The ascension of Archbishop of Buenos Aires, Jorge Bergoglio to the papacy as Pope Francis has, predictably, drawn a good amount of attention to his positions on social and economic issues as well as his relationships with political actors in his native Argentina. On social issues, Francis seems to be largely in line with his predecessors—I first learned about him during his strident, borderline hysterical opposition to Cristina Kichner’s successful attempt to legalize gay marriage. This is disappointing, but not surprising at all. More surprising, however, are the questions that have arisen regarding his relationship with the 1976-1983 military junta which waged a brutal dirty war first against urban guerrilla groups, then later against a broader and more nebulous array of “subversivos.” Andrew Sullivan has done a great job of aggregating pieces of the story, and I am not going to comment on his culpability, though any sort of complicity with a regime that was responsible for as many as 30,000 deaths (often by “disappearing” them) would be an incredible black mark on a man who is supposed to be the moral leader of the world’s largest religious domination.
What I find interesting is how illustrative this is of the incomplete and inconsistent way Argentina has dealt with the legacy of the military dictatorship. Initially, Raul Alfonsin—Argentina’s first post-dictatorship president—pursued justice against the military with some zeal, leading to convictions of leading members of the junta, including Jorge Videla and Emilio Massera in 1985. However, soon thereafter, a law was passed that dramatically limited the ability of the government to bring military members to trial. In 1990, Carlos Menem pardoned Videla and Massera, as well as some guerrilla leaders in an attempt to foster reconciliation. This remained the status quo until the Kirchners reopened cases against the military in 2005 leading to the reconviction of Videla among others. While the people who led the dictatorship unquestionably deserve the punishments they have received, the reopening of the trials was controversial because of its focus exclusively on the military, leaving out the role played by leftist groups (which was smaller but still significant) in the violence that typified the era after Peron’s death in 1973.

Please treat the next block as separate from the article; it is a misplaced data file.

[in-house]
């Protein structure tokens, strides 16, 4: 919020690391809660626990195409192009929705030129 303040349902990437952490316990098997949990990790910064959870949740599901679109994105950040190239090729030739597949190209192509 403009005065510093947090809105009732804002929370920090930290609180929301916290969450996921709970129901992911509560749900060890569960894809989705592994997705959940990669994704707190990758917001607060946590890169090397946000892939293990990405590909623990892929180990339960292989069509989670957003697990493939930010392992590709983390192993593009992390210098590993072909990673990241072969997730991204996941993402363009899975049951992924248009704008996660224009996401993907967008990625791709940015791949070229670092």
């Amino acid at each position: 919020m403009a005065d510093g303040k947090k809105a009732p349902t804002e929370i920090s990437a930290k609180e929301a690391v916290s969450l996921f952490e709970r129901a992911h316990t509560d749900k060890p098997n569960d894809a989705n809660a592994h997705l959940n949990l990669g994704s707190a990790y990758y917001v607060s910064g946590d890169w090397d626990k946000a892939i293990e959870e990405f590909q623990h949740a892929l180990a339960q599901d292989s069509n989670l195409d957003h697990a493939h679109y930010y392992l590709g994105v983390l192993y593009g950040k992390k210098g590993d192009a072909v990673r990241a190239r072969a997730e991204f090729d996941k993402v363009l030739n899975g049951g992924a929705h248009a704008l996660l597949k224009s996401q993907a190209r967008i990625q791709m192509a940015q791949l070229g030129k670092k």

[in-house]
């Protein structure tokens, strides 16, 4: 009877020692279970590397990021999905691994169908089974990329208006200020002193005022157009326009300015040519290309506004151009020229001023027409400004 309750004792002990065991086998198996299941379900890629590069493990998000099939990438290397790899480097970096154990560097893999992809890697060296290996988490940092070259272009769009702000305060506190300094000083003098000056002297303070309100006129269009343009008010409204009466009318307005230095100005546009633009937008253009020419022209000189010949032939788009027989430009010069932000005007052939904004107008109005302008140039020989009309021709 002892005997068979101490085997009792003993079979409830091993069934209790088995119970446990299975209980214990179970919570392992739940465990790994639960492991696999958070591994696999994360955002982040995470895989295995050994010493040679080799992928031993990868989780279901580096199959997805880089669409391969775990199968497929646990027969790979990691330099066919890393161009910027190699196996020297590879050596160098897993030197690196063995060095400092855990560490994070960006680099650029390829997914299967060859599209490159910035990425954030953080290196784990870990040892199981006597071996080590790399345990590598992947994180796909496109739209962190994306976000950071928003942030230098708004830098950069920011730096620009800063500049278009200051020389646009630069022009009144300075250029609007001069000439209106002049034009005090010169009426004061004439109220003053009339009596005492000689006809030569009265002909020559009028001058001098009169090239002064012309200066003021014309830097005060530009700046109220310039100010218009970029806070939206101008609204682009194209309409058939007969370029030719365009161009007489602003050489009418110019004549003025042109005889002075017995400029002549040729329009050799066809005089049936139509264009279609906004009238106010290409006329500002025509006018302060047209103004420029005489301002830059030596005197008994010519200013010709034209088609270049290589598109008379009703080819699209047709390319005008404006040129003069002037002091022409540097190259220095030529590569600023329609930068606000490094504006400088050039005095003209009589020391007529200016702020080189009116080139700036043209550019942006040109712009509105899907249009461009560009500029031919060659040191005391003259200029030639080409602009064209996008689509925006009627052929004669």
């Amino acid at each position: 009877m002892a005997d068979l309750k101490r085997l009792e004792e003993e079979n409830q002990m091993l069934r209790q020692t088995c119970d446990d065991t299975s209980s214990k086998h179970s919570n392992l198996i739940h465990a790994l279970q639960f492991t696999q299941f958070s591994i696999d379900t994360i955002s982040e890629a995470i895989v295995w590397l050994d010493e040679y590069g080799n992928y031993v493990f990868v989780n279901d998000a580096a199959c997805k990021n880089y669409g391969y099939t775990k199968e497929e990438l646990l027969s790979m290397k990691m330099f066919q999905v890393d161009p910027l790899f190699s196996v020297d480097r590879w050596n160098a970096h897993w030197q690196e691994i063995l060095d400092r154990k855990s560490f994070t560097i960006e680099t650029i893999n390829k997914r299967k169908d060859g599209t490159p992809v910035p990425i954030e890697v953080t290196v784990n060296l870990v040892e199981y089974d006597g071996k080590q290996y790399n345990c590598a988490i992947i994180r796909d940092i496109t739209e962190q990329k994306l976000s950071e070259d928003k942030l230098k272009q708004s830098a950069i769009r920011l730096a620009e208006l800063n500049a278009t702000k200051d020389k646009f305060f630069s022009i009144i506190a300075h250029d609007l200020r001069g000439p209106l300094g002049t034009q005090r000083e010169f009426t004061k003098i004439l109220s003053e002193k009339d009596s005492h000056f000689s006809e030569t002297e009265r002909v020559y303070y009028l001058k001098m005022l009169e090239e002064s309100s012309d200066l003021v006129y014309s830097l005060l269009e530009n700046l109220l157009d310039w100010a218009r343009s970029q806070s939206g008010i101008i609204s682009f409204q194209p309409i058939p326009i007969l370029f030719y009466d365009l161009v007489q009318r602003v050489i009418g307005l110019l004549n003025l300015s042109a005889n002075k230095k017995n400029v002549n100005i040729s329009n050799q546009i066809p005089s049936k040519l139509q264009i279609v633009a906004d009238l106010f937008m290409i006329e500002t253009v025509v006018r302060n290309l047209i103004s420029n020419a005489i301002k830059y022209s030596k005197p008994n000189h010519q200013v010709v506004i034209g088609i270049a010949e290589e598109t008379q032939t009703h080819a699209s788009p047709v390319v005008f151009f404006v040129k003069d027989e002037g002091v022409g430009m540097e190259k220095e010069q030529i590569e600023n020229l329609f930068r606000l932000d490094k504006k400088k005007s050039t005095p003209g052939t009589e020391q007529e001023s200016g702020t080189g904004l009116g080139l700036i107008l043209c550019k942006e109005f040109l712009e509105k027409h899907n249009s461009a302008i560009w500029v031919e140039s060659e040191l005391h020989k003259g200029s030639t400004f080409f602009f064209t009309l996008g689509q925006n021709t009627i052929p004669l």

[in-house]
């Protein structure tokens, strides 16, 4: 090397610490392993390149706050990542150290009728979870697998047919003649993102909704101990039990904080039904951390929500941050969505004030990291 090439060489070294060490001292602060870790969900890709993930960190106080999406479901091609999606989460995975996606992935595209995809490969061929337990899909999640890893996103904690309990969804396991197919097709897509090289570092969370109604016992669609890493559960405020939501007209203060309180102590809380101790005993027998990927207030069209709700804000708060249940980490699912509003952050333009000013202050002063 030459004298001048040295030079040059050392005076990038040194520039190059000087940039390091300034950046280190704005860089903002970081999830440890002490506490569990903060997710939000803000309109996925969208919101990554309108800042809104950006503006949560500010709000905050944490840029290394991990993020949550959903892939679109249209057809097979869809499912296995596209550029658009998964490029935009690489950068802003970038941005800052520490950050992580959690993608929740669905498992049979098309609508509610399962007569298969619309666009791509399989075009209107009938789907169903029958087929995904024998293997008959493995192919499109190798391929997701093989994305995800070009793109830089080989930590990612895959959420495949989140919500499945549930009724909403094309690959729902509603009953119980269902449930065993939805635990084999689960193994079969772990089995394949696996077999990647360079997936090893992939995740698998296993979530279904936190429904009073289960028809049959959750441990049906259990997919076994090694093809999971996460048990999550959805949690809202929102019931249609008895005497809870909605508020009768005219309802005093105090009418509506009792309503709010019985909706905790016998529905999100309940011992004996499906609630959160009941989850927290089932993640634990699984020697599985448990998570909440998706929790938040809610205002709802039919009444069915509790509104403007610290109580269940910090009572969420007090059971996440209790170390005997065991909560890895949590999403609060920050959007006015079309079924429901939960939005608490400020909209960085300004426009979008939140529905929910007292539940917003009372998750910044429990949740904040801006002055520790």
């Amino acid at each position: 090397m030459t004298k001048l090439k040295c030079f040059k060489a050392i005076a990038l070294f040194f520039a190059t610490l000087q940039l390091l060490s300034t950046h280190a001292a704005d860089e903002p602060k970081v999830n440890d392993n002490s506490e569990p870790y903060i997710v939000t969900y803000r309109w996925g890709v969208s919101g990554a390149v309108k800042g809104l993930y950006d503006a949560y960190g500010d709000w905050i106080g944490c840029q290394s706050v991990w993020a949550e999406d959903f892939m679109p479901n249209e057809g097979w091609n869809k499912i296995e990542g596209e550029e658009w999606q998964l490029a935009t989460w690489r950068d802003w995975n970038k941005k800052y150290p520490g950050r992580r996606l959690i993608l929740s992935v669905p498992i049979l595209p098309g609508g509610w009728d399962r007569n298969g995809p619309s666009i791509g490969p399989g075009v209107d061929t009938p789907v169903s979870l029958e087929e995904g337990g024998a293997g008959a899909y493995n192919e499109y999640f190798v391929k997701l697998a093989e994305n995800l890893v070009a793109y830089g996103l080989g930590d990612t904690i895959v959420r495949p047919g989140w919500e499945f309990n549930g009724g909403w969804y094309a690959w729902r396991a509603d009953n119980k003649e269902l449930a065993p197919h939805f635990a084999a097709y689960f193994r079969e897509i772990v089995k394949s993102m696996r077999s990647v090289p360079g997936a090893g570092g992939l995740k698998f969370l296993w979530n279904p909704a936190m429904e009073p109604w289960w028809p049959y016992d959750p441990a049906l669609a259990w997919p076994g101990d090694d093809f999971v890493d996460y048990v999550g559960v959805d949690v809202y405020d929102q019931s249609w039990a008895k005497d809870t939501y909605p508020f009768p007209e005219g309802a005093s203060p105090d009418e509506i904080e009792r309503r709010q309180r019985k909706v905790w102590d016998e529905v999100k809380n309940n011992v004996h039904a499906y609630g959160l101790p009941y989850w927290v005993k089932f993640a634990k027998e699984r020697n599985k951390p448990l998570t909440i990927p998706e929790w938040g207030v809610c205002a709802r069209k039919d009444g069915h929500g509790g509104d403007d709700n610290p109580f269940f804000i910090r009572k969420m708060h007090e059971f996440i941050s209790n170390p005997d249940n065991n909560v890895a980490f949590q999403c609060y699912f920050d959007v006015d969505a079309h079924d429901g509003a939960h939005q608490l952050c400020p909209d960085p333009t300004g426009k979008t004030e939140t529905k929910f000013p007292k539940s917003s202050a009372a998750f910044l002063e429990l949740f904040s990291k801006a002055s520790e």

The upshot of this helter skelter approach to attempts at justice has been that, beyond the top officials in the military and a few specific leaders of the Montoneros and other guerrilla groups, there is very inconsistent information who else was responsible for abuses committed by both sides. This manifests itself in several ways. One is in the form of dark rumors that follow around people like Pope Francis. Because no systematic attempt has been sustained to find the truth, it’s difficult to judge how culpable he or others with similar accusations against them really are. Another way it shows up is in the cognitive dissonance around the 1982 war against Great Britain over the Falkland (Malvinas) Islands. Despite the fact that the invasion was a poorly-calculated attempt to rejuvenate the foundering dictatorship’s popularity and that many of the people running and fighting the war were the same people who had, until then, been the people kidnapping and torturing their fellow citizens, politicians on both sides (including the Kirchners) lionize both the goals of the war (a topic for another post) and the soldiers who fought it.
None of this is unique to Argentina. Chile, Sri Lanka and dozens of other countries have struggled to find the best way to deal with the legacies of civil wars and dictatorships. Finding that balance is difficult, and, at least until now, Argentina has done a poor job of devising a system that at least makes clear what happened, even if those responsible are shielded from punishment for their actions.